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Dog Behavior Problems: Do They Result From Dogs or Dog Owners?

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Me and my certified professional dog trainer mom receive calls daily about dog behavior “problems.” Things like jumping up on people, chewing on things, peeing on the rug, barking at all sorts of things (a favorite activity of yours truly),  pulling on the leash and the list goes on…

Being an inquisitive canine I need to ask:

  • Are these really “problems”? Barking, digging, chewing, mouthing and jumping are normal behaviors of us dogs. As a responsible dog guardian I would think you would want to take the time to teach your dog a more appropriate behavior and to provide “legal” outlets to redirect his or her doggy energy.
  • Whose “problem” is it? The humans or the dogs? Again, if it’s a “normal” behavior, is it the dogs problem or the humans’ problem. If you don’t like the way your dog is behaving, then I say: teach your dog what you want. Your dog can’t read your mind. We’re too busy thinking about how to get more of what we want.
  • Whose fault is it that the “problems” developed? If you never took the time to teach your dog what you wanted in the first place, he or she will continue to do “what works” and to avoid unpleasant things from happening. Hold yourself accountable!
  • What was done to help prevent the “problems” from occurring? Did you ever train your dog to perform the behaviors you wanted? Did you take your dog to puppy and dog socials and dog training classes? Did you maintain the behaviors through practice and consistency? Do you manage your dogs environment to help prevent him or her from performing behaviors you don’t like?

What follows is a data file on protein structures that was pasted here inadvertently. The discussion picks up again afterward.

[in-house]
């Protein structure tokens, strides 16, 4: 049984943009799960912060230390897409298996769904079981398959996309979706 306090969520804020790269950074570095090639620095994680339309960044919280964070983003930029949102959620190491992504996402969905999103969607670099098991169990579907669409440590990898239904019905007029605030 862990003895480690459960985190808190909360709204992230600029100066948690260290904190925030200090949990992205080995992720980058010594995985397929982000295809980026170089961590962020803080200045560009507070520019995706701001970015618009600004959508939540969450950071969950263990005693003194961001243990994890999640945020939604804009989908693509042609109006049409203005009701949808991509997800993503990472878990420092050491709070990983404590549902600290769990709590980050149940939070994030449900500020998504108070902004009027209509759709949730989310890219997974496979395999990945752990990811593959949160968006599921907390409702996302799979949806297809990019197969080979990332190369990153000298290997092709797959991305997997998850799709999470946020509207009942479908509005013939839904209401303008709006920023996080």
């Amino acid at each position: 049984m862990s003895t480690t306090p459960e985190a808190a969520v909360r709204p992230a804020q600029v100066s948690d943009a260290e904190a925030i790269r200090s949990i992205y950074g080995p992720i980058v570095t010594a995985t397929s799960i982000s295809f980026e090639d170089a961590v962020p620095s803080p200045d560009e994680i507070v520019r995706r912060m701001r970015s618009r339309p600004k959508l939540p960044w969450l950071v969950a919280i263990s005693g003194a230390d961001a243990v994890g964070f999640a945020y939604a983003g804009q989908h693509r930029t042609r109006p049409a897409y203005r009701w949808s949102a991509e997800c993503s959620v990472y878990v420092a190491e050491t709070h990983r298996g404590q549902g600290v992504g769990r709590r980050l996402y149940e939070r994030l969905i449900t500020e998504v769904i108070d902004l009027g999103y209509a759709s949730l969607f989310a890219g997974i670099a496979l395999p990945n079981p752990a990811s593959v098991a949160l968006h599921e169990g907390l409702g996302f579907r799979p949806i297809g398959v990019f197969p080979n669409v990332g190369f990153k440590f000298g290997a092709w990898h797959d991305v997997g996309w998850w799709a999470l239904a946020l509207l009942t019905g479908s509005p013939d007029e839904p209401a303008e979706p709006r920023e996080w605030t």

• What was done to help stop the “problems” from getting worse? Did you recognize that you didn’t like a specific behavior and then do something about it? Taking the time to attend a dog training class or hiring a dog trainer (like my mom) for private dog training is the best way to fix the situation you’re unhappy about.

Not to sound punishing, but I’ve learned that the best way to change another animals behavior (human, canine or any other) is to first change your own behavior! This means for the humans it’s holding him or herself accountable for their dogs behavior!

Hmm, I wonder how I can get mom to increase her “giving Poncho snackies” behavior? Something for this inquisitive canine to ponder…

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